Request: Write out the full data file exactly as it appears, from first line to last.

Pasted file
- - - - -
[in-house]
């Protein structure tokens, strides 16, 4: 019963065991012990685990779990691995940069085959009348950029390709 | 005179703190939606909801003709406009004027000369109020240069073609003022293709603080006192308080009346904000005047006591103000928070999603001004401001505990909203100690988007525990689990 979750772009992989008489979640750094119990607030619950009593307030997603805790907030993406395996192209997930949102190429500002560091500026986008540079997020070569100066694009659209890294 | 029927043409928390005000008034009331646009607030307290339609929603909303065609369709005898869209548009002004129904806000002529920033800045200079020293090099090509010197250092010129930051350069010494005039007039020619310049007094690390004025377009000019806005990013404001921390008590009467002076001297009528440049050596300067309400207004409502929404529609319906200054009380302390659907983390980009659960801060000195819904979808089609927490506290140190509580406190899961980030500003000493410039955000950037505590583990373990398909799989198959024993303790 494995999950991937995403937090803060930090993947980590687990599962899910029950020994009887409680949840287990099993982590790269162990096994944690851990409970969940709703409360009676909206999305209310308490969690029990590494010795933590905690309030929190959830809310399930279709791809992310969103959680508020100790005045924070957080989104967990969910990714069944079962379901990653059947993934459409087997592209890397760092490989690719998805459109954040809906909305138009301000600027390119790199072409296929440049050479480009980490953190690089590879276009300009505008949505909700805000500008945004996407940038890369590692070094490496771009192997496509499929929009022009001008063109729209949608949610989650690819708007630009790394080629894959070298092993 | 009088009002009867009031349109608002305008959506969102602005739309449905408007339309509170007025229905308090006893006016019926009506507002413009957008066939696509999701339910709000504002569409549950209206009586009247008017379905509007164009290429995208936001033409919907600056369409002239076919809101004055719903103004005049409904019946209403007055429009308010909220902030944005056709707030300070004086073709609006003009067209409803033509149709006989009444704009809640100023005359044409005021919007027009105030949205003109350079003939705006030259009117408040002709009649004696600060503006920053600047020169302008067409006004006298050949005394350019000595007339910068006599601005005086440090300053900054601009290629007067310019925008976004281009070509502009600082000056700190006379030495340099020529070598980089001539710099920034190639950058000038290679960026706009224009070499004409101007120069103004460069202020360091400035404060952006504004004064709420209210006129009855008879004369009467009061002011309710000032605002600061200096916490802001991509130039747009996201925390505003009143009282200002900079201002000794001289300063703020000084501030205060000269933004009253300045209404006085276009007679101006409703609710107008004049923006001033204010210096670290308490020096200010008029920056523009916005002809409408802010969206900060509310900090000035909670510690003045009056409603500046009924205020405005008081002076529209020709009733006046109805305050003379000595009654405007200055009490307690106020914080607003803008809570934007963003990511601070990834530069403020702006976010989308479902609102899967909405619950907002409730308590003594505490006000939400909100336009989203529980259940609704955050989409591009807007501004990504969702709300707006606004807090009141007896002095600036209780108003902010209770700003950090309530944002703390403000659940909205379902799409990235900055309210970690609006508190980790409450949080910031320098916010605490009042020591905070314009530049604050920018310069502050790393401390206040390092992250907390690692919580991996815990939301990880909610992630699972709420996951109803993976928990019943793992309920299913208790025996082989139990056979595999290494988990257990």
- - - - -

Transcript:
[in-house]
């Protein structure tokens, strides 16, 4: 019963065991012990685990779990691995940069085959009348950029390709 | 005179703190939606909801003709406009004027000369109020240069073609003022293709603080006192308080009346904000005047006591103000928070999603001004401001505990909203100690988007525990689990 979750772009992989008489979640750094119990607030619950009593307030997603805790907030993406395996192209997930949102190429500002560091500026986008540079997020070569100066694009659209890294 | 029927043409928390005000008034009331646009607030307290339609929603909303065609369709005898869209548009002004129904806000002529920033800045200079020293090099090509010197250092010129930051350069010494005039007039020619310049007094690390004025377009000019806005990013404001921390008590009467002076001297009528440049050596300067309400207004409502929404529609319906200054009380302390659907983390980009659960801060000195819904979808089609927490506290140190509580406190899961980030500003000493410039955000950037505590583990373990398909799989198959024993303790 494995999950991937995403937090803060930090993947980590687990599962899910029950020994009887409680949840287990099993982590790269162990096994944690851990409970969940709703409360009676909206999305209310308490969690029990590494010795933590905690309030929190959830809310399930279709791809992310969103959680508020100790005045924070957080989104967990969910990714069944079962379901990653059947993934459409087997592209890397760092490989690719998805459109954040809906909305138009301000600027390119790199072409296929440049050479480009980490953190690089590879276009300009505008949505909700805000500008945004996407940038890369590692070094490496771009192997496509499929929009022009001008063109729209949608949610989650690819708007630009790394080629894959070298092993 | 009088009002009867009031349109608002305008959506969102602005739309449905408007339309509170007025229905308090006893006016019926009506507002413009957008066939696509999701339910709000504002569409549950209206009586009247008017379905509007164009290429995208936001033409919907600056369409002239076919809101004055719903103004005049409904019946209403007055429009308010909220902030944005056709707030300070004086073709609006003009067209409803033509149709006989009444704009809640100023005359044409005021919007027009105030949205003109350079003939705006030259009117408040002709009649004696600060503006920053600047020169302008067409006004006298050949005394350019000595007339910068006599601005005086440090300053900054601009290629007067310019925008976004281009070509502009600082000056700190006379030495340099020529070598980089001539710099920034190639950058000038290679960026706009224009070499004409101007120069103004460069202020360091400035404060952006504004004064709420209210006129009855008879004369009467009061002011309710000032605002600061200096916490802001991509130039747009996201925390505003009143009282200002900079201002000794001289300063703020000084501030205060000269933004009253300045209404006085276009007679101006409703609710107008004049923006001033204010210096670290308490020096200010008029920056523009916005002809409408802010969206900060509310900090000035909670510690003045009056409603500046009924205020405005008081002076529209020709009733006046109805305050003379000595009654405007200055009490307690106020914080607003803008809570934007963003990511601070990834530069403020702006976010989308479902609102899967909405619950907002409730308590003594505490006000939400909100336009989203529980259940609704955050989409591009807007501004990504969702709300707006606004807090009141007896002095600036209780108003902010209770700003950090309530944002703390403000659940909205379902799409990235900055309210970690609006508190980790409450949080910031320098916010605490009042020591905070314009530049604050920018310069502050790393401390206040390092992250907390690692919580991996815990939301990880909610992630699972709420996951109803993976928990019943793992309920299913208790025996082989139990056979595999290494988990257990």